Hiker Headlines: Public Lands Victory, Have a Say on Larrabee, Health Benefits of Green Spaces
It's Feb. 28. A massive lands package — including permanent authorization for the Land and Water Conservation Fund — passed Congress. If you use trails at Larrabee State Park, the state would like your input. A much-needed update to maps of the Kettle Crest are in the works. And science proves what a lot of us know — being outside is good for you.
It's Feb. 28. A massive lands package — including permanent authorization for the Land and Water Conservation Fund — passed Congress. If you use trails at Larrabee State Park, the state would like your input. A much-needed update to maps of the Kettle Crest is in the works. And science proves what a lot of us know — being outside is good for you.
Here’s some hiker news that you may have missed while out on trail this week.
Woohoo! A massive public lands package passed Congress on Tuesday. The package permanently reauthorizes the Land and Water Conservation Fund, which is responsible for protecting many beloved outdoor spaces across the country. It also establishes the Mountains to Sound Greenway National Heritage Area, protects the Methow headwaters and extends the program that offers free national park passes to all fourth graders. Thank you to all of the hikers who spoke up and helped make this possible!
Have a say. If you like to hike in Larrabee State Park, Washington State Parks wants to hear from you. The agency is doing planning work for the park and will be considering trail uses and how trails connect to other trail systems, among other issues.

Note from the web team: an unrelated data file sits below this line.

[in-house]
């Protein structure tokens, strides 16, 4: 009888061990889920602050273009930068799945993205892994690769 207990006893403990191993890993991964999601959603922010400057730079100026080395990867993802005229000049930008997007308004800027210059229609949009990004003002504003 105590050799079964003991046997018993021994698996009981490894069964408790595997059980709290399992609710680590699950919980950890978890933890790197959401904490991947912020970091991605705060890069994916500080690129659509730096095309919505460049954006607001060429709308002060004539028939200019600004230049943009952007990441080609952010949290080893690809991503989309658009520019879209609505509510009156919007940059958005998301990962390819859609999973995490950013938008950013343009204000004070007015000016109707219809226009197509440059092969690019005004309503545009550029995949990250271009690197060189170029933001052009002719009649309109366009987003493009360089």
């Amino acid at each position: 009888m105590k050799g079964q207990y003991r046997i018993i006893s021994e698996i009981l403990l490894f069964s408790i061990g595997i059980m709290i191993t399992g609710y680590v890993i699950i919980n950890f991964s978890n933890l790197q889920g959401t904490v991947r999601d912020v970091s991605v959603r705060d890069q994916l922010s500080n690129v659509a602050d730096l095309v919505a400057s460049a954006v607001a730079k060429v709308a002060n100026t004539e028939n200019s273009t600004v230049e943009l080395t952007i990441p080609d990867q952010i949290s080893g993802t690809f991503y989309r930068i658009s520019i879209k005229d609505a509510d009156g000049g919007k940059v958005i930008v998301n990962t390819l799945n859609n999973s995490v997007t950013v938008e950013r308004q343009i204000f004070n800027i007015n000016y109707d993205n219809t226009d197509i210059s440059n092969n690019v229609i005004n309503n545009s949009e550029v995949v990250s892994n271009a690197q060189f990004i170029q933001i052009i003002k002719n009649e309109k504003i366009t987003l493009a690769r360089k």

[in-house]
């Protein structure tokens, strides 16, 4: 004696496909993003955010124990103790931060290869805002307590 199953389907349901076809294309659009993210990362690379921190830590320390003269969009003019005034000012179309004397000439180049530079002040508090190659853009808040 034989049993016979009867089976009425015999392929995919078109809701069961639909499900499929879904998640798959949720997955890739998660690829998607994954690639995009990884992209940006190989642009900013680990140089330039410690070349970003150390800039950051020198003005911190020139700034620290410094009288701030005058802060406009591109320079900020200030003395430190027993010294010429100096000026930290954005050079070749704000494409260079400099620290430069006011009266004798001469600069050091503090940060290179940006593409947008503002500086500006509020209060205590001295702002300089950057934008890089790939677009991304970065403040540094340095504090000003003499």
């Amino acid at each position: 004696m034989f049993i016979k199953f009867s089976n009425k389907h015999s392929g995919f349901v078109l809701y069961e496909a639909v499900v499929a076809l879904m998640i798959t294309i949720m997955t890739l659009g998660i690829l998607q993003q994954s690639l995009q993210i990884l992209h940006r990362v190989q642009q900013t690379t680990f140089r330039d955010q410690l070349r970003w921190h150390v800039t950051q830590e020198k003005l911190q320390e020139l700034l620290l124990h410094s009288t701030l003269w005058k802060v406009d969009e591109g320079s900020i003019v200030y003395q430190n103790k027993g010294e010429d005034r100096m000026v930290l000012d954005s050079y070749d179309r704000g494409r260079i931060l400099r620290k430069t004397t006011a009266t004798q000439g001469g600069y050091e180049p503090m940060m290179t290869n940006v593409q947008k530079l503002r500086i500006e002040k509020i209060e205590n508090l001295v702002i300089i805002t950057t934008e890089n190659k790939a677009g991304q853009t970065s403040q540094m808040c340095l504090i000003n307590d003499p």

Good news for Kettle hikers. The Kettle Crest in the Colville National Forest is wild, beautiful and popular with a range of recreationists: hikers, runners, skiers, mountain bikers and hunters. Yet, even so, it’s a wild area where it’s easy to find solitude. The maps for the area are also horribly out of date. Yet, that could all change soon, thanks to a passionate trail runner and a map maker.
Science says being outdoors is good for you. Most of us feel that instinctively, it’s one of the many reason we hike. A new study is the latest to provide scientific weight to back up that feeling. A large study in Denmark showed that people who grow up near green spaces have up a 55 percent lower change if developing mental health disorders as an adult. Part of what makes this study so important is its massive scope, which allowed for researchers to account for other factors such as income level and education.
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